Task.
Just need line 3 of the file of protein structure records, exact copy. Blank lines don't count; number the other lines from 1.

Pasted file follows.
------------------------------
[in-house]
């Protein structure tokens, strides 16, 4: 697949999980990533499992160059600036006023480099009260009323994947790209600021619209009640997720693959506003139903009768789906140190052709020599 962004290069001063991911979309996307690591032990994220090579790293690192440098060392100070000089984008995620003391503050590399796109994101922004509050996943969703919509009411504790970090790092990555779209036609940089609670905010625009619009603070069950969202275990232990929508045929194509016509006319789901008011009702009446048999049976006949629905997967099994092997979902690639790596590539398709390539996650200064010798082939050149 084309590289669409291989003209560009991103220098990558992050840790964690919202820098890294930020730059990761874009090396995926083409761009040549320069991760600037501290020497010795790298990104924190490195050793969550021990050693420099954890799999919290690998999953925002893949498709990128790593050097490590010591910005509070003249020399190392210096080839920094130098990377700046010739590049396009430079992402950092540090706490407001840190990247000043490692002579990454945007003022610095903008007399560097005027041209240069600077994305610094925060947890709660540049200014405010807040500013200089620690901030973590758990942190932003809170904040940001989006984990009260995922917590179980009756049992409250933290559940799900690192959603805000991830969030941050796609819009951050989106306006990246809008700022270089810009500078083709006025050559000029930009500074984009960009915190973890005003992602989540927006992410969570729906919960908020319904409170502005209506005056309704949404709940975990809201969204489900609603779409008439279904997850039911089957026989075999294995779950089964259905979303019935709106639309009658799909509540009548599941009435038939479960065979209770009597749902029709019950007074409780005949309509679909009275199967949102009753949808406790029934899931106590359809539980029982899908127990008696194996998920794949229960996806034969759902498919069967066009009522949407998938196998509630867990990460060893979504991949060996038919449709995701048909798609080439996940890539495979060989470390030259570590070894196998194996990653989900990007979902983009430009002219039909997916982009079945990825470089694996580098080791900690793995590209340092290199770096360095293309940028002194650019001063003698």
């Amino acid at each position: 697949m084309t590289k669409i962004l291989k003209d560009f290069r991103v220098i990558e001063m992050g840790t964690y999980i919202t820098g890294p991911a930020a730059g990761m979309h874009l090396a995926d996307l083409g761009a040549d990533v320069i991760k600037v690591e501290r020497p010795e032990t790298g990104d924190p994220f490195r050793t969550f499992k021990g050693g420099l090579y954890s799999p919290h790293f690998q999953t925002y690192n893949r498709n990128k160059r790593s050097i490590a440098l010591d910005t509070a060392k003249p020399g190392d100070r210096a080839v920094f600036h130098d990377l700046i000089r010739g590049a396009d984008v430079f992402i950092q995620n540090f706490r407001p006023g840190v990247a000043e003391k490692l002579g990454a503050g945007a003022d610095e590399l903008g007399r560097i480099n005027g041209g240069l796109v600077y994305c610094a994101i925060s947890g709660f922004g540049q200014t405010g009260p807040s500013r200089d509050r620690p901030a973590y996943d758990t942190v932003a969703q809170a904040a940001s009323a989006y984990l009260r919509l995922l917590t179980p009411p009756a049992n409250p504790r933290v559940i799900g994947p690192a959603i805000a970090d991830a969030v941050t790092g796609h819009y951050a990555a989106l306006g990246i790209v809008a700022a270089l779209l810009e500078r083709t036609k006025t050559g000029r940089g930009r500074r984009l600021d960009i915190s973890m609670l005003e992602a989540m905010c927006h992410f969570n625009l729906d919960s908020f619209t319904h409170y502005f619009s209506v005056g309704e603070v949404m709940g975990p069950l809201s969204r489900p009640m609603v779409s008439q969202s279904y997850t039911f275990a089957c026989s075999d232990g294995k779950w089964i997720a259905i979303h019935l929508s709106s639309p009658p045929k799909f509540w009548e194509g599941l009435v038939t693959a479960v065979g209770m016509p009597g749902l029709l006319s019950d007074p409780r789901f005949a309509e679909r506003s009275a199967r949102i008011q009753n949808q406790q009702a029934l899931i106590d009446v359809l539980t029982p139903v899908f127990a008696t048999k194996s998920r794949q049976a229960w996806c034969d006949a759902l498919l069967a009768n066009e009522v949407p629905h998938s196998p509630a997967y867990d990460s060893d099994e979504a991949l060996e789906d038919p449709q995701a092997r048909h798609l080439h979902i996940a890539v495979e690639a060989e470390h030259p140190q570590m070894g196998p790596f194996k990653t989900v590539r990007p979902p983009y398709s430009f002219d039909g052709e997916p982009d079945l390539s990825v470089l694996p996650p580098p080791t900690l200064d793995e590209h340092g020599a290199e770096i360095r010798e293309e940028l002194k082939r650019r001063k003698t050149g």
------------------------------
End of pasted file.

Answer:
């Amino acid at each position: 697949m084309t590289k669409i962004l291989k003209d560009f290069r991103v220098i990558e001063m992050g840790t964690y999980i919202t820098g890294p991911a930020a730059g990761m979309h874009l090396a995926d996307l083409g761009a040549d990533v320069i991760k600037v690591e501290r020497p010795e032990t790298g990104d924190p994220f490195r050793t969550f499992k021990g050693g420099l090579y954890s799999p919290h790293f690998q999953t925002y690192n893949r498709n990128k160059r790593s050097i490590a440098l010591d910005t509070a060392k003249p020399g190392d100070r210096a080839v920094f600036h130098d990377l700046i000089r010739g590049a396009d984008v430079f992402i950092q995620n540090f706490r407001p006023g840190v990247a000043e003391k490692l002579g990454a503050g945007a003022d610095e590399l903008g007399r560097i480099n005027g041209g240069l796109v600077y994305c610094a994101i925060s947890g709660f922004g540049q200014t405010g009260p807040s500013r200089d509050r620690p901030a973590y996943d758990t942190v932003a969703q809170a904040a940001s009323a989006y984990l009260r919509l995922l917590t179980p009411p009756a049992n409250p504790r933290v559940i799900g994947p690192a959603i805000a970090d991830a969030v941050t790092g796609h819009y951050a990555a989106l306006g990246i790209v809008a700022a270089l779209l810009e500078r083709t036609k006025t050559g000029r940089g930009r500074r984009l600021d960009i915190s973890m609670l005003e992602a989540m905010c927006h992410f969570n625009l729906d919960s908020f619209t319904h409170y502005f619009s209506v005056g309704e603070v949404m709940g975990p069950l809201s969204r489900p009640m609603v779409s008439q969202s279904y997850t039911f275990a089957c026989s075999d232990g294995k779950w089964i997720a259905i979303h019935l929508s709106s639309p009658p045929k799909f509540w009548e194509g599941l009435v038939t693959a479960v065979g209770m016509p009597g749902l029709l006319s019950d007074p409780r789901f005949a309509e679909r506003s009275a199967r949102i008011q009753n949808q406790q009702a029934l899931i106590d009446v359809l539980t029982p139903v899908f127990a008696t048999k194996s998920r794949q049976a229960w996806c034969d006949a759902l498919l069967a009768n066009e009522v949407p629905h998938s196998p509630a997967y867990d990460s060893d099994e979504a991949l060996e789906d038919p449709q995701a092997r048909h798609l080439h979902i996940a890539v495979e690639a060989e470390h030259p140190q570590m070894g196998p790596f194996k990653t989900v590539r990007p979902p983009y398709s430009f002219d039909g052709e997916p982009d079945l390539s990825v470089l694996p996650p580098p080791t900690l200064d793995e590209h340092g020599a290199e770096i360095r010798e293309e940028l002194k082939r650019r001063k003698t050149g």